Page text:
Juneau Rep. Andrea Doll is among legislators calling on Exxon Mobil Corp. to pay interest to Exxon Valdez claimants, after the company Tuesday claimed in court filings that it was not required to pay interest costs that could amount to hundreds of millions of dollars.
Doll and the others called Exxon's position that it shouldn't have to pay interest "novel and arguably frivolous," and are asking the state to support the fishermen and others seeking the interest.
Joining Doll in the request were Reps. Les Gara and Bob Buch, both of Anchorage. All are Democrats. They asked Attorney General Talis Colberg to file an amicus, or friend of the court, brief backing the Exxon Valdez plaintiffs on the interest issue.
Thousands of claimants have been waiting for compensation since the 1989 spill.
The U.S. Supreme Court recently set punitive damages at $507.5 million after years of legal debate. Plaintiffs seek an additional $488 million in interest to cover the years since the original verdict.
The letter requesting support for the plaintiffs was also sent to Sen. John Cowdery, chairman of the Legislative Council, the body through which the Legislature acts in such matters. Cowdery was recently indicted on corruption charges in connection with his dealings with an oilfield services company.
Palin spokeswoman Sharon Leighow said the administration currently has no plans to file an amicus brief on their behalf at this time.
"We are working with the plaintiffs' counsel and providing them with any support they request," she said.
The tussle over interest charges comes while the Alaska Legislature is meeting to discuss a natural gas pipeline, with Exxon Mobil one of the companies weighing in on the pipeline issue.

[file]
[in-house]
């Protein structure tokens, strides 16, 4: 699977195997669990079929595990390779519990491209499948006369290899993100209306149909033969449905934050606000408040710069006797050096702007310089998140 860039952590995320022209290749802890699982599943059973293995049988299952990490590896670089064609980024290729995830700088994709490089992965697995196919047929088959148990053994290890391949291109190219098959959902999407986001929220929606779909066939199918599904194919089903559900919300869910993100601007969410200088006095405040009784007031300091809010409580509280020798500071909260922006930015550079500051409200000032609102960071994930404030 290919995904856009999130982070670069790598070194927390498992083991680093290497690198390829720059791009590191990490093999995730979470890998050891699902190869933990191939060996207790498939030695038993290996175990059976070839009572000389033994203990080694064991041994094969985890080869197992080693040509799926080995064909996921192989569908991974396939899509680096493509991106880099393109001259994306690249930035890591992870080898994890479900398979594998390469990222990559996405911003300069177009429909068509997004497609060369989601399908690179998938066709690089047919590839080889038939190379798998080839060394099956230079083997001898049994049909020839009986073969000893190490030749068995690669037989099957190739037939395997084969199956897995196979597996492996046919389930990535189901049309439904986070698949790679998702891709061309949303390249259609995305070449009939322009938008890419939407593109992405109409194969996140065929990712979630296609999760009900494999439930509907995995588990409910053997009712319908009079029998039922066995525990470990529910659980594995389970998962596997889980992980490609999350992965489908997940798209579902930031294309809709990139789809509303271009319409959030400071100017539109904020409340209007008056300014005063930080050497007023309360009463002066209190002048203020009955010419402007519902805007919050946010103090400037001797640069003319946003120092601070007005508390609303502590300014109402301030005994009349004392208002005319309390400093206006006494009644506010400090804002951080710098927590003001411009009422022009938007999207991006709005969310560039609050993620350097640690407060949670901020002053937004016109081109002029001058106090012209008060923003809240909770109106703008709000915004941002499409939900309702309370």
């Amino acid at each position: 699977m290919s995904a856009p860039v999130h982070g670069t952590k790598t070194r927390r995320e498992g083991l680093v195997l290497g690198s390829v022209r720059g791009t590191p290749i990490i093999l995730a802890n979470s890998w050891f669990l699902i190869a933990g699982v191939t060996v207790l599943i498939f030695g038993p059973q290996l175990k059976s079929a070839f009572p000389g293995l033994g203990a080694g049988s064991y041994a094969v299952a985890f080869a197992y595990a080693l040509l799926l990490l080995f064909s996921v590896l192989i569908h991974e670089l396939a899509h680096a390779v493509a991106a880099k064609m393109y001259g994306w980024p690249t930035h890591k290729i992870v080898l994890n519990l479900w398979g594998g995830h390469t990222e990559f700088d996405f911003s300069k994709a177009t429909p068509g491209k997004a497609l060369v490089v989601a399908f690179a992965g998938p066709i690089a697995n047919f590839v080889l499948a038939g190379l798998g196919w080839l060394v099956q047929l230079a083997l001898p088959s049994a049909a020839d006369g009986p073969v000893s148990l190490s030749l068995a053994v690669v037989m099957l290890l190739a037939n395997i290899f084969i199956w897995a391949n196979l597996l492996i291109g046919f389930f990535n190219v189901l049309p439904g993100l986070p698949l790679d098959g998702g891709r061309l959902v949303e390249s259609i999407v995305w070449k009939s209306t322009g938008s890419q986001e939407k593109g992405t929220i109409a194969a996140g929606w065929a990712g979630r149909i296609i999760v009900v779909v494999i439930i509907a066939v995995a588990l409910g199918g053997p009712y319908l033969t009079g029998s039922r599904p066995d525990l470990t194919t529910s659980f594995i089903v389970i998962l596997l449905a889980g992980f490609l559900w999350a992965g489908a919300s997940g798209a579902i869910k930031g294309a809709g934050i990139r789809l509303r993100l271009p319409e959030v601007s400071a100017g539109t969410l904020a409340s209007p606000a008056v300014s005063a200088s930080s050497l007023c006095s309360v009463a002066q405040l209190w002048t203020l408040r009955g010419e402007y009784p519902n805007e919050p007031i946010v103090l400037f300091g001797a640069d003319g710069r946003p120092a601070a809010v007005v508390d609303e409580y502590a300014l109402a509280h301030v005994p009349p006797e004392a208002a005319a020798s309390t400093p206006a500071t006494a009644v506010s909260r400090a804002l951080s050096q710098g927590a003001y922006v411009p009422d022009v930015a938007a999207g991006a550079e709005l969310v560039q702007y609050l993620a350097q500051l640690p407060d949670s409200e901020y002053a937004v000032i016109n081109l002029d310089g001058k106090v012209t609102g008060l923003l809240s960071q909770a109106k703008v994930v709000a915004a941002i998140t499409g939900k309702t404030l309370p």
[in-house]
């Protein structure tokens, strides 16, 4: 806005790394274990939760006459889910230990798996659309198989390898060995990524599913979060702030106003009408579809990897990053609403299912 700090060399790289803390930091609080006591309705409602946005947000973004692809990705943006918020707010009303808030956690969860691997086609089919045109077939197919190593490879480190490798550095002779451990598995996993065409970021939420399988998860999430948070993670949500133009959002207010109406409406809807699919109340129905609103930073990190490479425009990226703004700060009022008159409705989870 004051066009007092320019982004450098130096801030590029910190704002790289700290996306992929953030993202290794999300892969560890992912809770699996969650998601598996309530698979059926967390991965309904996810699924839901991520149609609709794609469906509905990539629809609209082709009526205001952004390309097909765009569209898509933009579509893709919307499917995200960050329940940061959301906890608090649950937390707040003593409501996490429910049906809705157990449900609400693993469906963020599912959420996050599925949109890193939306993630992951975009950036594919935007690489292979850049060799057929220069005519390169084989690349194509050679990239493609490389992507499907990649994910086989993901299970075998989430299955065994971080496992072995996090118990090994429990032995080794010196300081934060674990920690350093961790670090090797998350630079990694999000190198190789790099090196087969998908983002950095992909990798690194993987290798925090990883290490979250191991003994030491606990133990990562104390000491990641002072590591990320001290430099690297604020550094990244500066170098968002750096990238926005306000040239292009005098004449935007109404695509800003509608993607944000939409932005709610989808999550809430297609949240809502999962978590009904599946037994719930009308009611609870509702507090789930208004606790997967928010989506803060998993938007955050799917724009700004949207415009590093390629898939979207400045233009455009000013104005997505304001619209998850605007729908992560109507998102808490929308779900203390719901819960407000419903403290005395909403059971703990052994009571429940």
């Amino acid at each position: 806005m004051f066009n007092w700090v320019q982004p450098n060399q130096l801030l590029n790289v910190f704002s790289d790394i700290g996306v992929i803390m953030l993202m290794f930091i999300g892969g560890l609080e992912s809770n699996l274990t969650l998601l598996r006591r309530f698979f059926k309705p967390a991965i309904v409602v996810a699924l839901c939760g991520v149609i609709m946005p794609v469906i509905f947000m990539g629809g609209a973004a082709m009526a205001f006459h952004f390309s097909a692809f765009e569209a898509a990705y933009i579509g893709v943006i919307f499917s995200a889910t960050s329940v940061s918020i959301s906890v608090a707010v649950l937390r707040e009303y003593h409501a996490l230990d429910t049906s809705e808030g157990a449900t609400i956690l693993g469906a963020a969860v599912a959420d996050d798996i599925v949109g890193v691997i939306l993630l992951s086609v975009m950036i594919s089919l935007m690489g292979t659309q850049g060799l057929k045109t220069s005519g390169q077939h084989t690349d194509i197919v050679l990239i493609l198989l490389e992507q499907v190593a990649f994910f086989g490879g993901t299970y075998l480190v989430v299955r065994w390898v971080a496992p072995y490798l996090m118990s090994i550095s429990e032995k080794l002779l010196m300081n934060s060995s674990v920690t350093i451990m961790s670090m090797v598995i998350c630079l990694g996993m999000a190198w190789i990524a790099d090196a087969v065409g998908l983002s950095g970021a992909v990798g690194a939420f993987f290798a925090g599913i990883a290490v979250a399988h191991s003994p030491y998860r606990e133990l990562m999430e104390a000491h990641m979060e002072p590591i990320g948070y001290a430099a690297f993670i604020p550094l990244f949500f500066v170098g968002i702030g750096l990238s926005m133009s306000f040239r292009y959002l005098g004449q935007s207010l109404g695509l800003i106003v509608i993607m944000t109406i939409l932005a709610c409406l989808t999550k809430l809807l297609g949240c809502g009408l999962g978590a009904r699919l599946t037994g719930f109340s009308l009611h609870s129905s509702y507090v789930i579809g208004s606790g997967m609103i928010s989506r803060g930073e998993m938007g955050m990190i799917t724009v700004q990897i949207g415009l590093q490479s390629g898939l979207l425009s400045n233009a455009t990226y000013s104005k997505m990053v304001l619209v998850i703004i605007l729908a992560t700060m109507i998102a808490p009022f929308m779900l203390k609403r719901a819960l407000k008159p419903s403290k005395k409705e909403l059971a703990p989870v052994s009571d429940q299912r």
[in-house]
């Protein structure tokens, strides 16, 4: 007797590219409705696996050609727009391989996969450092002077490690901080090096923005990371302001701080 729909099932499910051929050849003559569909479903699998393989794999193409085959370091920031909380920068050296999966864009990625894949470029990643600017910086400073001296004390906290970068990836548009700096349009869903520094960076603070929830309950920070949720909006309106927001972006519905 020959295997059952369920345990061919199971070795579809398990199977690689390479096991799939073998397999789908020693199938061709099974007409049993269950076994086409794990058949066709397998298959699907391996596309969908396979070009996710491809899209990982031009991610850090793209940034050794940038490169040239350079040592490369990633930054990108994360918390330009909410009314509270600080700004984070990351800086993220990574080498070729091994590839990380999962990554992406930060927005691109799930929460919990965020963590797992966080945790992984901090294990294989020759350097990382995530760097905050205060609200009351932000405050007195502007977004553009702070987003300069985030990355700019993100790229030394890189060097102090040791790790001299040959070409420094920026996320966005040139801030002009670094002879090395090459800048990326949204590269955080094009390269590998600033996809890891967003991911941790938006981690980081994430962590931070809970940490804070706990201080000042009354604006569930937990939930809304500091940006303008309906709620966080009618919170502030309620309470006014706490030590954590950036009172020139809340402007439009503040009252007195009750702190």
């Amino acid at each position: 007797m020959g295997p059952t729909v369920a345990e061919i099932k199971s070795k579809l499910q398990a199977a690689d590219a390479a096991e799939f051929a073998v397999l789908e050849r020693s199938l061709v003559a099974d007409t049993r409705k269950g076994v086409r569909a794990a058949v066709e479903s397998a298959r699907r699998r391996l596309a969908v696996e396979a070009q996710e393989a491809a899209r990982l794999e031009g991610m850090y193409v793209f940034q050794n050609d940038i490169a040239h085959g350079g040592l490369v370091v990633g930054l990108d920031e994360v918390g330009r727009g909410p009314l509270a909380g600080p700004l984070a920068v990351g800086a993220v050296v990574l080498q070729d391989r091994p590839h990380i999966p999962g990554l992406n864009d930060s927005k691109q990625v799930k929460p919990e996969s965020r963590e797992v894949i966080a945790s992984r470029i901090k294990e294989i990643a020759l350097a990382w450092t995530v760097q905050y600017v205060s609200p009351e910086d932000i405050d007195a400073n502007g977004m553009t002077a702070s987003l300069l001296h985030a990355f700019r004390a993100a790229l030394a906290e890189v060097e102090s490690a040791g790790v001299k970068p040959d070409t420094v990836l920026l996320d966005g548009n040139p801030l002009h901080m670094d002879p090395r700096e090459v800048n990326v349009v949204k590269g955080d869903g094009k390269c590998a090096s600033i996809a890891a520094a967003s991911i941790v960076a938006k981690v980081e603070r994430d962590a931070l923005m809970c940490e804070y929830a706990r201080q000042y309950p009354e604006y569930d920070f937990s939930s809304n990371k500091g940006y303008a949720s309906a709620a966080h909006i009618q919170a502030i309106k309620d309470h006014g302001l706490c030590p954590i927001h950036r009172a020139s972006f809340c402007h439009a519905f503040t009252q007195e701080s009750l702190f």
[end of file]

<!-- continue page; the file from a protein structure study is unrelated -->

It and other North Slope oil and gas producers have been reluctant to build the pipeline sought by Alaska.
Last week an Exxon Mobil Alaska executive was hit with questions about when the judgment would be paid while he was testifying about the gas pipeline last week.
"The Valdez oil spill was a tragic incident, it's something that our corporation deeply regrets," said Marty Massey, U.S. Joint Interest Manager for Exxon Mobil, under questioning from Sen. Bill Wielechowski, D-Anchorage.
"We're as anxious as anyone for this to come to an end," he said.
Wielechowski couldn't get a direct pledge of prompt payment from Massey, however.
"I can tell you that we will abide by the Supreme Court order," Massey said.
"I'm glad to hear that," Wielechowski responded.
Later Gara tried again, asking whether Exxon would pay the judgment.
"The Supreme Court decision is final, when it is final we will pay," Massey said. "The Supreme Court is the highest court in the land, when they rule it is over."
Tuesday, Exxon Mobil went back to court, arguing that no interest should be awarded.
Contact reporter Pat Forgey at 523-2250 or e-mail email@example.com.